A military exchange between New Zealand and the United Kingdom is the focus of this National Film Unit short. About 150 Kiwi soldiers head to London for Exercise Powderhorn in 1964, which includes guard duty at Buckingham Palace and the Tower of London. And they still have time to see the sights. Meanwhile a contingent from the Loyal Regiment in North Lancashire arrives in New Zealand for Exercise Te Rauparaha. They experience jungle warfare in a mock battle on the West Coast and practise mountain craft in the Southern Alps.
Cartoonist and writer Dylan Horrocks heads to England to trace his family lineage in this documentary, which mixes science and history. Horrocks uses DNA analysis to investigate if he is related to 17th century English astronomer Jeremiah Horrocks. In 1639 the scientist was the first person to observe the Transit of Venus. This planetary movement prompted Captain James Cook to travel to the Pacific. Horrocks heads to Tolaga Bay to view the transit in 2012, a special moment as the next one will be in 2117. The 70-minute film is directed by Dylan's stepmother Shirley Horrocks.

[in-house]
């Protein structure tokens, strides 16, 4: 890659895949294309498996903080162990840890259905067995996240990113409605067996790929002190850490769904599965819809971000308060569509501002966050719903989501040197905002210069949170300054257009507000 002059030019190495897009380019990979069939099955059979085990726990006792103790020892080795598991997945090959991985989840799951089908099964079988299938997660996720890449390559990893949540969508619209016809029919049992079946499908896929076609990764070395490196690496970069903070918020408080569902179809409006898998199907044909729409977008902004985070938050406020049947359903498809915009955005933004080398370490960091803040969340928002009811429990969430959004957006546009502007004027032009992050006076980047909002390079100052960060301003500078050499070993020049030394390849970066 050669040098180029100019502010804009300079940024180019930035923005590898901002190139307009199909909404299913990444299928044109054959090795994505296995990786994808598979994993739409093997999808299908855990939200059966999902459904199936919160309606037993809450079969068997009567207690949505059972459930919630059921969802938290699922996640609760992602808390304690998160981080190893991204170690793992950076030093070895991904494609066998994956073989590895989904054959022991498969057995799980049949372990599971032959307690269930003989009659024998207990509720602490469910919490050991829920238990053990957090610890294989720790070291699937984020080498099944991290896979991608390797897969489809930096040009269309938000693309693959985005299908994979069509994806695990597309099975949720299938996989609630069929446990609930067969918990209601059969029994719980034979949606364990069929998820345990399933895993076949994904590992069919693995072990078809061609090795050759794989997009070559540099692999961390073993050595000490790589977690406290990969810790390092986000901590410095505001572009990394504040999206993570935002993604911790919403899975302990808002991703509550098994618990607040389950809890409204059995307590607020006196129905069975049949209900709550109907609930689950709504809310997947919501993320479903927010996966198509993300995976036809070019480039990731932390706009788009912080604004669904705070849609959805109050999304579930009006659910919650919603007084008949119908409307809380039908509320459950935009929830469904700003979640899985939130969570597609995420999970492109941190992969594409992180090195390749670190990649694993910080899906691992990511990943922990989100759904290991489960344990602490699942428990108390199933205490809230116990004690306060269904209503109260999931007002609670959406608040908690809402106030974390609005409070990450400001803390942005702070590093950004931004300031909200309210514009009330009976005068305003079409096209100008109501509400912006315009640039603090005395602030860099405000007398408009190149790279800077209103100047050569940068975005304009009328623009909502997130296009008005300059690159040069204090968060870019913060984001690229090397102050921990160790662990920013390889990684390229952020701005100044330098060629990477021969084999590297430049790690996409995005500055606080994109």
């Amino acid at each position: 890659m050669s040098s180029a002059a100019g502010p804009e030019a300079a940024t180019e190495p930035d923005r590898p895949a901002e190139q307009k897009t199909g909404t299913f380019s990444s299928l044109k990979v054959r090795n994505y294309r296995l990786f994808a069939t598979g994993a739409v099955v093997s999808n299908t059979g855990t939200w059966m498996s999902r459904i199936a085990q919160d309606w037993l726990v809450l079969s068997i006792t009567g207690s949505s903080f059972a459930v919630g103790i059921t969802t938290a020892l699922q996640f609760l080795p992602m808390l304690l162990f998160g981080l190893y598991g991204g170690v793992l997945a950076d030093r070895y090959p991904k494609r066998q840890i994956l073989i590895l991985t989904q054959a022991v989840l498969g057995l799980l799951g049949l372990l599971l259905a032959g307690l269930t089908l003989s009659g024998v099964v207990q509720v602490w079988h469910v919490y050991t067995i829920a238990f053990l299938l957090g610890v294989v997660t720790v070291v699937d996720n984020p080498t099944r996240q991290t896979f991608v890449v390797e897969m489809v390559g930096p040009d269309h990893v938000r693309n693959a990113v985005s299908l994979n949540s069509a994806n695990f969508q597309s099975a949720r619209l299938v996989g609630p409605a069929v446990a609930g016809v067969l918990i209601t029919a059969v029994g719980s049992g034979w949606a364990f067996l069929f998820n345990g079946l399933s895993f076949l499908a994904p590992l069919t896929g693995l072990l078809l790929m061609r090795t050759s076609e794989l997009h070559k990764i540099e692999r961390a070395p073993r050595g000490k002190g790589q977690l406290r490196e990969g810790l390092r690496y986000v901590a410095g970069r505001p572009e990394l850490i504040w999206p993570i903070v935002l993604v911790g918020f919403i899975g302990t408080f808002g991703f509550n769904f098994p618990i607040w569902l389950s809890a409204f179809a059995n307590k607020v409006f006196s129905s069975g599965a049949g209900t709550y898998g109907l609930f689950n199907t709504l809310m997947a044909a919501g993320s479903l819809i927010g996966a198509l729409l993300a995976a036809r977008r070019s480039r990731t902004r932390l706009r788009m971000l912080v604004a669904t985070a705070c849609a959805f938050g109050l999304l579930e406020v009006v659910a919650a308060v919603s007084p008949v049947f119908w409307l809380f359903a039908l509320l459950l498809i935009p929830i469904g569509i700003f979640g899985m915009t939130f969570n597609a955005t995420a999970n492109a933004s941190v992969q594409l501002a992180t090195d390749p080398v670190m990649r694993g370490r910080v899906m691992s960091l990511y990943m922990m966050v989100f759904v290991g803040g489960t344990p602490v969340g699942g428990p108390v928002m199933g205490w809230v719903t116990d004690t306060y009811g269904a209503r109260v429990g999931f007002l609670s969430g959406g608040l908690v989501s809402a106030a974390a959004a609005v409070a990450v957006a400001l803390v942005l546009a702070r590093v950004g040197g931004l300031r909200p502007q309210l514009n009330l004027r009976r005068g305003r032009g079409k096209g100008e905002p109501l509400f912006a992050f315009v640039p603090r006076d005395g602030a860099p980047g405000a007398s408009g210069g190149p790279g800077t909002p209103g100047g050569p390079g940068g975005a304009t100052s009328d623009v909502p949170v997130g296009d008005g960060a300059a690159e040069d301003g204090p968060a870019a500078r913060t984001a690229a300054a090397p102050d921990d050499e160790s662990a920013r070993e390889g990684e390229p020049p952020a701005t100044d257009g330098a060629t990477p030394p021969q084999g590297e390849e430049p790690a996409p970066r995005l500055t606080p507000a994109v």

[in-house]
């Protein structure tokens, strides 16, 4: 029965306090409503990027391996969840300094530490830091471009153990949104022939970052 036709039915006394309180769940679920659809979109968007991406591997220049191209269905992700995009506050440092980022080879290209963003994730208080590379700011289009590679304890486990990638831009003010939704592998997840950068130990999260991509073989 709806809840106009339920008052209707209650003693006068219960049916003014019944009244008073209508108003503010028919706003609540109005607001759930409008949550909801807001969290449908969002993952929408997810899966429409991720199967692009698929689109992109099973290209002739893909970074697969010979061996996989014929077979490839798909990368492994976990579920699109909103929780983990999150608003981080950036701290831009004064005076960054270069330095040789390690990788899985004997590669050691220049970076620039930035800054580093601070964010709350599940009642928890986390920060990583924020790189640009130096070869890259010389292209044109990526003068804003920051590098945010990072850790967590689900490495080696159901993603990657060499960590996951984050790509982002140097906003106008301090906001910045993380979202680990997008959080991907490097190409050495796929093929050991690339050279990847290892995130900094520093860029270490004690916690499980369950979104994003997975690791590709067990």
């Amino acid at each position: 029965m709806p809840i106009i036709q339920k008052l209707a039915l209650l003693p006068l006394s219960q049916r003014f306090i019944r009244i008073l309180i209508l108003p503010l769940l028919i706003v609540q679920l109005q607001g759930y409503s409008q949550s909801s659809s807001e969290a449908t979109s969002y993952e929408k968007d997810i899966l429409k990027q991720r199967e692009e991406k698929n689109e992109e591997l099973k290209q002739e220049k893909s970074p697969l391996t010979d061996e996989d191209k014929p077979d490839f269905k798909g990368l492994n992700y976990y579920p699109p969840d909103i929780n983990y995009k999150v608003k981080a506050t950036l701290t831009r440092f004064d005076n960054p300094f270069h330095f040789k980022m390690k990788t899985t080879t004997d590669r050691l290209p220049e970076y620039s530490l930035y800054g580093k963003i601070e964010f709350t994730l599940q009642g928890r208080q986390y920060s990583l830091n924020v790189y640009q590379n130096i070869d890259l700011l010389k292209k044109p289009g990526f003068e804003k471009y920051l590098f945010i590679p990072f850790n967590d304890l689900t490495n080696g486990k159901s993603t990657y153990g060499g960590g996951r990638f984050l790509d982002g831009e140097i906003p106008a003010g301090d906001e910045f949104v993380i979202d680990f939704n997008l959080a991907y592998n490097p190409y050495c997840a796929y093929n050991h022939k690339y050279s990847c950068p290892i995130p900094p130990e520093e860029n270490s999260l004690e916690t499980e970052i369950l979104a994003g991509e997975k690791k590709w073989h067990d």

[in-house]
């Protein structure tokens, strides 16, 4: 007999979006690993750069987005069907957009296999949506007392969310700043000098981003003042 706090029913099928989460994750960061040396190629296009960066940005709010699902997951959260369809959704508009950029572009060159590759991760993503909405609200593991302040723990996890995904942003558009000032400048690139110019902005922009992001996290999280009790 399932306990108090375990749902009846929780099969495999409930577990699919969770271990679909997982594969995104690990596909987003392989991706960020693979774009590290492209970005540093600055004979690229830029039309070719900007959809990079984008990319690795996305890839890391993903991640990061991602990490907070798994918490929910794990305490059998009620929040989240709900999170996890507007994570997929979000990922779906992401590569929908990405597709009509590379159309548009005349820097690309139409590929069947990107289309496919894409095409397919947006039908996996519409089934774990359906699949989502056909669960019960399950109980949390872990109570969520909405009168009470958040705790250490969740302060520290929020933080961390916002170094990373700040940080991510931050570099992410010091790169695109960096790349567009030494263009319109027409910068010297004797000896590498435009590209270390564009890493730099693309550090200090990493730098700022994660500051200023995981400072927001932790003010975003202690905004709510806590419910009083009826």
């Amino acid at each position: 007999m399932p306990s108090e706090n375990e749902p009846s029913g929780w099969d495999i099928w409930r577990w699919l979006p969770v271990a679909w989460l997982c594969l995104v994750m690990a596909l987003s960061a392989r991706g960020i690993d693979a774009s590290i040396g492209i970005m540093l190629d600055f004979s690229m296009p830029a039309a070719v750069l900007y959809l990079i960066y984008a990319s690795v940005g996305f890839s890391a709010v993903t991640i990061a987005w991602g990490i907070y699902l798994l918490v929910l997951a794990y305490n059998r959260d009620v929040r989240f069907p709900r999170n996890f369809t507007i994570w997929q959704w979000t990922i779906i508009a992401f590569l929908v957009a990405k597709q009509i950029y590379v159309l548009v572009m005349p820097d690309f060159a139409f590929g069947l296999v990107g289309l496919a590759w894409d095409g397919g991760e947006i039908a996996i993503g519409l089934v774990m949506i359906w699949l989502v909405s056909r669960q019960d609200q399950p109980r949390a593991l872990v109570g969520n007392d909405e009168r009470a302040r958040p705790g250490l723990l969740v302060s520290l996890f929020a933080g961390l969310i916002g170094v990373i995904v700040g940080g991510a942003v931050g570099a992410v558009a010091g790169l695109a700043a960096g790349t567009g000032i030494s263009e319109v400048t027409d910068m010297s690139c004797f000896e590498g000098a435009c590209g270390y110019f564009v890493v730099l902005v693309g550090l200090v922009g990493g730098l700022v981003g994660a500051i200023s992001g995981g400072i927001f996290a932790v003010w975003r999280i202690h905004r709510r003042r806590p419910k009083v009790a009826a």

Actor Michael Hurst began life in northern England, then moved to Christchurch at age eight. In this Here to Stay episode he looks at the pervasive elements of Kiwi culture that derive from mother England — from roasts, rugby, tea and the Mini, to a language and legal system. In this excerpt Hurst fries up fish'n'chips with Ray McVinnie, stalks deer with Davey Hughes, and explores how class ideals travelled south to Mt Peel and Christ's College .... A chorus of Kiwis, including ex-All Blacks' captain David Kirk and historian Jock Phillips, ponder the influence.